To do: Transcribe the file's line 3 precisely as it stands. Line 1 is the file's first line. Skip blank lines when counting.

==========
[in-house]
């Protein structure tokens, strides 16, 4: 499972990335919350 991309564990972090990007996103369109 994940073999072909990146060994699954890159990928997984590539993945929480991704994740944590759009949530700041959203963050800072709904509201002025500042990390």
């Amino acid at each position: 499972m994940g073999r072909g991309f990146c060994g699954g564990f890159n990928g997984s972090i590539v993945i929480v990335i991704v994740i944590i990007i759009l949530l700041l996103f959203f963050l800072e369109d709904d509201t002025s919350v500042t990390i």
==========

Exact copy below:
């Amino acid at each position: 499972m994940g073999r072909g991309f990146c060994g699954g564990f890159n990928g997984s972090i590539v993945i929480v990335i991704v994740i944590i990007i759009l949530l700041l996103f959203f963050l800072e369109d709904d509201t002025s919350v500042t990390i």